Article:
It attempts to create a very specific portrait of the Queen as both a monarch and an emotional and flawed human being. Though the character of Diana is not acted out, through real video footage, media excerpts and the opinions of many people, a portrait is also created of her, as well as the Queen. In this way, the focus is on both the character of Diana and the character of the Queen, conveyed through entirely different mediums. While the Queens portrait is represented through the actual characters judgements, behaviours, thoughts and actions, Diana is manifested through images, media files and the statements of others including the general public. The film achieves these portrayals by combining elements of both melodrama and docudrama, and through several mise-en-scéne components, including dialogue, music, costume, props and lighting.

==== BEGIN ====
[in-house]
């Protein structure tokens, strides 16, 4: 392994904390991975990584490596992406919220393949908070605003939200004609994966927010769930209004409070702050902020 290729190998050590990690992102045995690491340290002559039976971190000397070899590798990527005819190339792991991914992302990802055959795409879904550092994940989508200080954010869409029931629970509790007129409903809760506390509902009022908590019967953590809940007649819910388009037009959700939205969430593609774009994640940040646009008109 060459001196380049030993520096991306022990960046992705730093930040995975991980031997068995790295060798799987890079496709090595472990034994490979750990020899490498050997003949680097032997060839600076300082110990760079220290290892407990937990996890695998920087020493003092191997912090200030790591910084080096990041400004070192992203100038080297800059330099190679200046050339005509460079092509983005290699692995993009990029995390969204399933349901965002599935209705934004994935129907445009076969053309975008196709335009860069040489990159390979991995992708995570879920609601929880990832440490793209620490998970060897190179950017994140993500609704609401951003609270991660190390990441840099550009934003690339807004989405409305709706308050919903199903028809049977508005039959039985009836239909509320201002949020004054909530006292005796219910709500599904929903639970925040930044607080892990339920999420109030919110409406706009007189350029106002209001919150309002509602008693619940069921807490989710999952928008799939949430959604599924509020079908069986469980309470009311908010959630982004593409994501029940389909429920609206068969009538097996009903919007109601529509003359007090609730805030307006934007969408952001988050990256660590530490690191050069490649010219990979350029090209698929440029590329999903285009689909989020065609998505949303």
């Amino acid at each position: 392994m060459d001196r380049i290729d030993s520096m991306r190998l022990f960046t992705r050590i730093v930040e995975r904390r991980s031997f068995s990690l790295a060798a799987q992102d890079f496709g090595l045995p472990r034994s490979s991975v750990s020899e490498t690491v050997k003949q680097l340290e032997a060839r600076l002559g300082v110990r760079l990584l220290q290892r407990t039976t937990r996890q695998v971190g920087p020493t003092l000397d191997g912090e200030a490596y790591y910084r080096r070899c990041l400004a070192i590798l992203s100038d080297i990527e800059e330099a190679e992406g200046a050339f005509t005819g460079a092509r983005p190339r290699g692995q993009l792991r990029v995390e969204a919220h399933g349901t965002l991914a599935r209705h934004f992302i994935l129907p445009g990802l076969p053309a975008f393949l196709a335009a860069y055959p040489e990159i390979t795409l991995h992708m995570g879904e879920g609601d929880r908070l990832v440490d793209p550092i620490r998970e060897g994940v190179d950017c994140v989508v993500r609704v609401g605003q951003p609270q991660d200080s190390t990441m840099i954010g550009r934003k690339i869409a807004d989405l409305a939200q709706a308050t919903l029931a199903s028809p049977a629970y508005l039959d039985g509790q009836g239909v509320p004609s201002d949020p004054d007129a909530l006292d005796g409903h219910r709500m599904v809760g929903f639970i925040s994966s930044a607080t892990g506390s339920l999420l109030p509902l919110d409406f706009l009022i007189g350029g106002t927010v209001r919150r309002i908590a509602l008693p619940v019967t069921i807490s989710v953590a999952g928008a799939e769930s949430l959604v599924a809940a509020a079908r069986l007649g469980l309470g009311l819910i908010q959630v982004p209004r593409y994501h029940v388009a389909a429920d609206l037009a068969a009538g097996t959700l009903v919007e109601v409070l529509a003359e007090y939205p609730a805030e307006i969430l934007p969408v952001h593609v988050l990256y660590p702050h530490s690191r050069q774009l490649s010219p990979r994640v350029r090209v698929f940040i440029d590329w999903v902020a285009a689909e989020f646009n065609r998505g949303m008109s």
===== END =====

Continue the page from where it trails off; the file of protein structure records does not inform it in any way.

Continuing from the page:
Both melodrama and docudrama are generally identified as sub-categories of drama. Melodrama focuses on emotional premises and interpersonal conflict to appeal to the emotionality of the audience. As a genre it was often ridiculed by theatre critics of the 19th and early 20th centuries but has gained merit in the latter half of the 20th century and is now arguably one of the most written about Hollywood genres (Singer, 2001). It often heightens and exaggerates the plot or the natural and realistic emotional conflicts involved in a story in order to heighten and enhance this type of appeal. It typically involves a heroine and a villain and is often identified with the objective to make the viewer cry, as noted by Neale (1986), “a feature crucial to melodrama...its ability to move its spectators and in particular to make them cry”. Docudrama on the other hand, is drama based upon actual historical events. It usually attempts to re-enact actual occurrences as true to life as possible, albeit long after the event actually happened. An evolution of the documentary genre, “films based on fact raise so many